• Carrying capacity(K) is max population size environment can support.
    • Per capita rate of increase declines as carrying capacity reached.
    • dN = rmax N(K-N)
    • .dt _ _____ _ K
    • (K-N)/K close to 1, per capita rate of increase approaches maximum rate.
    • (K-N)/K is close to 0, per capita rate of increase is small.
  38. Sigmoid Curve:
    • Result of logistic model of population growth.
    • Some overshoot K before settling down to stable density.
    • Some fluctuate greatly and difficult to define K.
    • Some show an Allee effect.
  39. Allee Effect:
    Difficult time surviving/reproducing if population size is small.
  40. Logistic Model and Life Histories:
    • Life history traits favored by natural selection vary with population density and environmental conditions.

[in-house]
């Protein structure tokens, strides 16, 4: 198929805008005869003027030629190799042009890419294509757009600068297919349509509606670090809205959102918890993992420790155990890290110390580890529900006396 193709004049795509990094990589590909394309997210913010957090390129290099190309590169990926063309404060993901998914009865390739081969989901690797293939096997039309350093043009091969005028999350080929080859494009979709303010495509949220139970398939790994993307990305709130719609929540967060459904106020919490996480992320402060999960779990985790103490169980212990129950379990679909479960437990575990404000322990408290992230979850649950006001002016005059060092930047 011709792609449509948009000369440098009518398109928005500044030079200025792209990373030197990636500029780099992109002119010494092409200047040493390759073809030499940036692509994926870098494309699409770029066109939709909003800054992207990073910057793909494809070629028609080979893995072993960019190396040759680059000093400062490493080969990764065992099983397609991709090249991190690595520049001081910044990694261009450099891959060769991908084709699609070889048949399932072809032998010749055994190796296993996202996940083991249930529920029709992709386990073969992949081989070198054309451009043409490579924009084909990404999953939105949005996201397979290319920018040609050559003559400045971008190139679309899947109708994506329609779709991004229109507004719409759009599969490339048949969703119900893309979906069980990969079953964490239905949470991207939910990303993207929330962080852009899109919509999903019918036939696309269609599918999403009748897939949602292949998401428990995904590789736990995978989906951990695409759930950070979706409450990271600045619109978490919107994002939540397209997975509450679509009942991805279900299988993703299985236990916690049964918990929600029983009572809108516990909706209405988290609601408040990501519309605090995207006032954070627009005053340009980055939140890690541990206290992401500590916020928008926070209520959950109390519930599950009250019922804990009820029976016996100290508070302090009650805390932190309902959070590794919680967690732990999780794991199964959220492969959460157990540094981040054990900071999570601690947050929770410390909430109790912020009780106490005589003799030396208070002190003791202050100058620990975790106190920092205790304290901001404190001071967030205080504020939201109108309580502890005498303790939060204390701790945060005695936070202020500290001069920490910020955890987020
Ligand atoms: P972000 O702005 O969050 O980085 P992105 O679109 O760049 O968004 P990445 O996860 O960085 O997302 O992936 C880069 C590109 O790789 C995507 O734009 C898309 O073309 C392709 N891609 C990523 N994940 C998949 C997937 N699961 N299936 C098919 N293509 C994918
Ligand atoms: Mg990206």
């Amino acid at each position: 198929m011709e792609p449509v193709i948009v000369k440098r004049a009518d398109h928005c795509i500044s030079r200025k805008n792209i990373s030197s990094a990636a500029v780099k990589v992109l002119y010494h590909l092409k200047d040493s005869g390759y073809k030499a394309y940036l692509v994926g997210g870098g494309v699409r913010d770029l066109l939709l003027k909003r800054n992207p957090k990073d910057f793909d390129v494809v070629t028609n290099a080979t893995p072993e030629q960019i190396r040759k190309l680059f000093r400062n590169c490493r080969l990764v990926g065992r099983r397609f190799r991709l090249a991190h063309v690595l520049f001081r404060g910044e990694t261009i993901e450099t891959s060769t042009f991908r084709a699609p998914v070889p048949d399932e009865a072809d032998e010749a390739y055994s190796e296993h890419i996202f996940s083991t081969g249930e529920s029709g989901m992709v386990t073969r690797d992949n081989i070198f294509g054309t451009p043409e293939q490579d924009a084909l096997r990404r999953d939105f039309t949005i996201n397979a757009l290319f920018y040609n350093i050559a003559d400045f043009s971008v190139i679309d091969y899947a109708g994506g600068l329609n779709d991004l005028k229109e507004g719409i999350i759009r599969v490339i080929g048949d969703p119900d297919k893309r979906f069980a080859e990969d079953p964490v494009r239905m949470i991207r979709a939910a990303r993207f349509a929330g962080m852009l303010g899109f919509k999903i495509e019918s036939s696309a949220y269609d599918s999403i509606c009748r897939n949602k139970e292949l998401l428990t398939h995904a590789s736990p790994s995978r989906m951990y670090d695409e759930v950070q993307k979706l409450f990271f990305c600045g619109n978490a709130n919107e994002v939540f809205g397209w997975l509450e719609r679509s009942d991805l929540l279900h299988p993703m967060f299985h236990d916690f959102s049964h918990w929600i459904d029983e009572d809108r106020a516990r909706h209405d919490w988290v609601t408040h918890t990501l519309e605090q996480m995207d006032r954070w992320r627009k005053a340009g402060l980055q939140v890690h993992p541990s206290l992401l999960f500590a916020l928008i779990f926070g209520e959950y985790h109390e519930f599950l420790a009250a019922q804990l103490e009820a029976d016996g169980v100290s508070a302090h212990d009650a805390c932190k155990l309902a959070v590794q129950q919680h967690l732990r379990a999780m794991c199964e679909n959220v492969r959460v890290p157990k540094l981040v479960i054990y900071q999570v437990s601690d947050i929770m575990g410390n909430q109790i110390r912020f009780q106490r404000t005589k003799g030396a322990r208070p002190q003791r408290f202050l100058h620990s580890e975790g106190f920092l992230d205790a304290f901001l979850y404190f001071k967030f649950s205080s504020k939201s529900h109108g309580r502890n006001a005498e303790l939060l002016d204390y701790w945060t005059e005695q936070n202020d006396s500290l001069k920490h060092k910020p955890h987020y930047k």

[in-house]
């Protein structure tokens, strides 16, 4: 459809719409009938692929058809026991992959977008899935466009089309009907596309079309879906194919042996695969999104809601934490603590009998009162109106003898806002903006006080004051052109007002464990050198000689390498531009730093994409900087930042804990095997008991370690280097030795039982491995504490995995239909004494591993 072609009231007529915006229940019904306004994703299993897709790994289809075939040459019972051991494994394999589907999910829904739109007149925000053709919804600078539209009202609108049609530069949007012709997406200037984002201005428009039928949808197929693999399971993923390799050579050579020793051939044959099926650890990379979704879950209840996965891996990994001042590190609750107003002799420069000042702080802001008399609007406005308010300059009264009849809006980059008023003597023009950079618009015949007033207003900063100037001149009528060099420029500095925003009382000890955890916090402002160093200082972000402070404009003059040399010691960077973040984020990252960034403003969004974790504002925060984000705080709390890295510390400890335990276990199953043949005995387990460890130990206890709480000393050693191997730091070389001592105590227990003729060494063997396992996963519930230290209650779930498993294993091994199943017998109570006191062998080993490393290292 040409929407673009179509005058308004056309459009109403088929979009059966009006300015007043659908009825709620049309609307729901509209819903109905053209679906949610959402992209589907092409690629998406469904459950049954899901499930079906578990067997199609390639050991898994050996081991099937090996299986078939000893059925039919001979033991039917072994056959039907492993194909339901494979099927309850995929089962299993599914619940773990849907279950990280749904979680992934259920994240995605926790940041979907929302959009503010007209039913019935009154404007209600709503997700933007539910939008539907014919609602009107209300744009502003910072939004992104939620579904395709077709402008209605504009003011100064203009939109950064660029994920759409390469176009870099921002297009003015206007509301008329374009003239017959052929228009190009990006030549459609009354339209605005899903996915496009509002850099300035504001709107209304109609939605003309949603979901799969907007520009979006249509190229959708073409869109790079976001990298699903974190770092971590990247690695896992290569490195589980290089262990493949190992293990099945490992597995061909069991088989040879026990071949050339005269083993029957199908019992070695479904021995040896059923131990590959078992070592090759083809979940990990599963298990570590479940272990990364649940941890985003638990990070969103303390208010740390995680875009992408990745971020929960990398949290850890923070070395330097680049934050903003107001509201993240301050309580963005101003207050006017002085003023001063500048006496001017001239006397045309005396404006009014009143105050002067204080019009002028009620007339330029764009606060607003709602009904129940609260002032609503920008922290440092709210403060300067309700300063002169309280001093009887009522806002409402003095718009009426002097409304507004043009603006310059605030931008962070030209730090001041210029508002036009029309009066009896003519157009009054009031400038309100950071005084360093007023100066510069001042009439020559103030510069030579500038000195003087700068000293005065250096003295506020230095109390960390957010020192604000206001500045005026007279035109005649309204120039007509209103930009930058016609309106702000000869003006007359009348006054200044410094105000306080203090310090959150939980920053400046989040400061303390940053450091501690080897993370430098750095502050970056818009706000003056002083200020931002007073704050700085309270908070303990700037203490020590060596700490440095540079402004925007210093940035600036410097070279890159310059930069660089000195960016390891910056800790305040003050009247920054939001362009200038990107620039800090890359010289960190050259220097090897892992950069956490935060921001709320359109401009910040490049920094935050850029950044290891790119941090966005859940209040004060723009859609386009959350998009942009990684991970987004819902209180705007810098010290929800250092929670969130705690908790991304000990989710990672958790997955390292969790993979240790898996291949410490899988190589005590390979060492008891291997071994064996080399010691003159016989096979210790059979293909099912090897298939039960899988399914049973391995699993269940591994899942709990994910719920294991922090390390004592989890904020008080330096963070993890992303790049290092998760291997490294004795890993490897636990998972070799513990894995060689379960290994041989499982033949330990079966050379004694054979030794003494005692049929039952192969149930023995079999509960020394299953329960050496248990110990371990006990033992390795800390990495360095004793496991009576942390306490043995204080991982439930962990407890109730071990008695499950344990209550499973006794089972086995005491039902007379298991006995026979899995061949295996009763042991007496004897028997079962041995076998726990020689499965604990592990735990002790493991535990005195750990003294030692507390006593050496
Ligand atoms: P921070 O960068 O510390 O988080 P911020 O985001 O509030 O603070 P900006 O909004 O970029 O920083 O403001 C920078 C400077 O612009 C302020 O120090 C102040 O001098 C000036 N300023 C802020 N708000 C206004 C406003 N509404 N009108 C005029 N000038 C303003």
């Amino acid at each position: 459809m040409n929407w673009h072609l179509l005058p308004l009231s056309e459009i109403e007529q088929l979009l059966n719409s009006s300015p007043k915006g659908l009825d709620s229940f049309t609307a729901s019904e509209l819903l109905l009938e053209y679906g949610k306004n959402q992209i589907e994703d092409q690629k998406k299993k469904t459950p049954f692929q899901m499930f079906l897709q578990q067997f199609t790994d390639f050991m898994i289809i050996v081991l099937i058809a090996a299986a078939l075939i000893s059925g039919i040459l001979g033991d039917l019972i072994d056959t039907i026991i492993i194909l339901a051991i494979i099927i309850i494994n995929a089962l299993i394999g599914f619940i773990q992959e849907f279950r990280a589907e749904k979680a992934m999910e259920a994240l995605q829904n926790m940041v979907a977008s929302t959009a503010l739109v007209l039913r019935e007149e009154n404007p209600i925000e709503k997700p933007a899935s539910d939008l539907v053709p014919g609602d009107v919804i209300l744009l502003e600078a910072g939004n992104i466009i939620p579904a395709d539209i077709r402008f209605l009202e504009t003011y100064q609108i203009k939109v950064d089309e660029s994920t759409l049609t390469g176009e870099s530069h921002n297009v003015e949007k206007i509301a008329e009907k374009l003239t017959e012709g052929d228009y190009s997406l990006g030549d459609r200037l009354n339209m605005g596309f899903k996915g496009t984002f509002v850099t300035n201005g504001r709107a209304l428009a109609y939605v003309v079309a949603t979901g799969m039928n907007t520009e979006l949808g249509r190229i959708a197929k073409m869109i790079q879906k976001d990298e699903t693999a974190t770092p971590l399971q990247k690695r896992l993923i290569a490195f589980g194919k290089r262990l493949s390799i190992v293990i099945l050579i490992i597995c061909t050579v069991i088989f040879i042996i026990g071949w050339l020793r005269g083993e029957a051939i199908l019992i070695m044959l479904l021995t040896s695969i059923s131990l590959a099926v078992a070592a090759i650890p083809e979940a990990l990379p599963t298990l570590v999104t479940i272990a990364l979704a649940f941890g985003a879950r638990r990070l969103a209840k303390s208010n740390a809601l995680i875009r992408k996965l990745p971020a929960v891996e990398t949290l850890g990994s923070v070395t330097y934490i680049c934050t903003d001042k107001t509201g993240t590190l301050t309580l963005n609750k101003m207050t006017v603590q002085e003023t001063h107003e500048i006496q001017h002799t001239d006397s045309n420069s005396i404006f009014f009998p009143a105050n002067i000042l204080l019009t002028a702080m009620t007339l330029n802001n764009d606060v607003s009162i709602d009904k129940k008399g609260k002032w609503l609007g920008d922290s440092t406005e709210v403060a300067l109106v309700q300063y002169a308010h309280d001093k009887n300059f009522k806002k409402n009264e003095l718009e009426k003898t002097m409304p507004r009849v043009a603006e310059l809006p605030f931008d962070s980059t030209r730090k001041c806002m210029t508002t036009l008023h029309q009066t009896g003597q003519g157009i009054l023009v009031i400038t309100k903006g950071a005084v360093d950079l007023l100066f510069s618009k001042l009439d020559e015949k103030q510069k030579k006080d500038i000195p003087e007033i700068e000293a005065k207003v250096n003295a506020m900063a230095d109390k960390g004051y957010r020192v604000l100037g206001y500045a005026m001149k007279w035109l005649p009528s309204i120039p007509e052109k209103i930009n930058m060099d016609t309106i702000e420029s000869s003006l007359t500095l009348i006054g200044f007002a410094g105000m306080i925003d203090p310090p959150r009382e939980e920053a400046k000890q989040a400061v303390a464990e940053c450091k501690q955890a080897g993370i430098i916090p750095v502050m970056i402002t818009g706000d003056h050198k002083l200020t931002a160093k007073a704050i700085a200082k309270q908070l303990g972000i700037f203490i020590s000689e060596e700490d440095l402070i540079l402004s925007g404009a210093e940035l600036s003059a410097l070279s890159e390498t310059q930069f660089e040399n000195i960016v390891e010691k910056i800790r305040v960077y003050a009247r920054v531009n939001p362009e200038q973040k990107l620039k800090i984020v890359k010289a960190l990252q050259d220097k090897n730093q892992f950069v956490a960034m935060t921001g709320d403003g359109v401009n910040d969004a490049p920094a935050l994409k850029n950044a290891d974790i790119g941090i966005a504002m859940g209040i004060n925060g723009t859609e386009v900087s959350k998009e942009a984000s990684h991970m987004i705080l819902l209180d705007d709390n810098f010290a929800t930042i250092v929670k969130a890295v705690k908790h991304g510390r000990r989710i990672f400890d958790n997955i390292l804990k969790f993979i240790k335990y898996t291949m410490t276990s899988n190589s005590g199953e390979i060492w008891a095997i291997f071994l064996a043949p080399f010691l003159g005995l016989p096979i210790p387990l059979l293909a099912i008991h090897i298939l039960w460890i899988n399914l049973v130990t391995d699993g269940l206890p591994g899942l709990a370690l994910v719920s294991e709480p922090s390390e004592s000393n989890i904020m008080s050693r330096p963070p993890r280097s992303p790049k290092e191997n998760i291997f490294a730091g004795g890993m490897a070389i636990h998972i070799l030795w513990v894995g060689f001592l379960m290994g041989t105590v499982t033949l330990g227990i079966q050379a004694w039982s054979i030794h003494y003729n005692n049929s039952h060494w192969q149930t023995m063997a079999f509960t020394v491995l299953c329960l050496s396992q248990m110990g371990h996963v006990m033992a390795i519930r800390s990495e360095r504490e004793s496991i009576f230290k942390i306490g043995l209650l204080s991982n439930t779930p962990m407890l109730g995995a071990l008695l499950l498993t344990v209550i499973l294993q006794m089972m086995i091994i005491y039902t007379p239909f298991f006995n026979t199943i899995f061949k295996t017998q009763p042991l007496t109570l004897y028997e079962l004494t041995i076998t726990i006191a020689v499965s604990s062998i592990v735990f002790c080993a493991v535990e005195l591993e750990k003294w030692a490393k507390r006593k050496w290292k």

• K-selection and r-selection are oversimplifications but stimulated alternative hypotheses of life history evolution.
  41. K-selection:
    • Density-Dependent selection.
    • Selects life history traits sensitive to population density.
  42. r-selection:
    • Density-Independent selection.
    • Selects life history traits maximizing reproduction.
  43. Factors Affecting Population Growth:
    • Environmental factors that stop a population from growing.
    • Radical Fluctuations in size over time.
  44. Density-Independent Populations:
    Birth rate and death rate do not change with population density.
  45. Density-Dependent Populations:
    • Birth rates fall and death rates rise with population density.
    • Negative feedback that regulates population growth.
    • Affected by competition for resources, territoriality, disease, predation, toxic wastes, and intrinsic factors.
  46. Competition for Resources:
    Crowded populations intensifies competition for resources resulting in lower birth rates.
  47. Territoriality:
    • In vertebrates and invertebrates competition for territory limit density.